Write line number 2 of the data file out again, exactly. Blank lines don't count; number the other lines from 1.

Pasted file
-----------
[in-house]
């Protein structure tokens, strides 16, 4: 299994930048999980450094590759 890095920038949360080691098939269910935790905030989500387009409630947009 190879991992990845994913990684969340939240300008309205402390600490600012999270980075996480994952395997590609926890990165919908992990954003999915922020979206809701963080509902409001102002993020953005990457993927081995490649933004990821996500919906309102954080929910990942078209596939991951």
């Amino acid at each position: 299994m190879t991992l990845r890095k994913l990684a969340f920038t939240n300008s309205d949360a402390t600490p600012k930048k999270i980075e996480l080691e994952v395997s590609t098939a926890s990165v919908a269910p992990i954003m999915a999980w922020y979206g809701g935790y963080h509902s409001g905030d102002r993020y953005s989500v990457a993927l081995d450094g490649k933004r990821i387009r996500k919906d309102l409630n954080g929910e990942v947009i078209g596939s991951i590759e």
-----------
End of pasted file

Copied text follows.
């Protein structure tokens, strides 16, 4: 299994930048999980450094590759 890095920038949360080691098939269910935790905030989500387009409630947009 190879991992990845994913990684969340939240300008309205402390600490600012999270980075996480994952395997590609926890990165919908992990954003999915922020979206809701963080509902409001102002993020953005990457993927081995490649933004990821996500919906309102954080929910990942078209596939991951």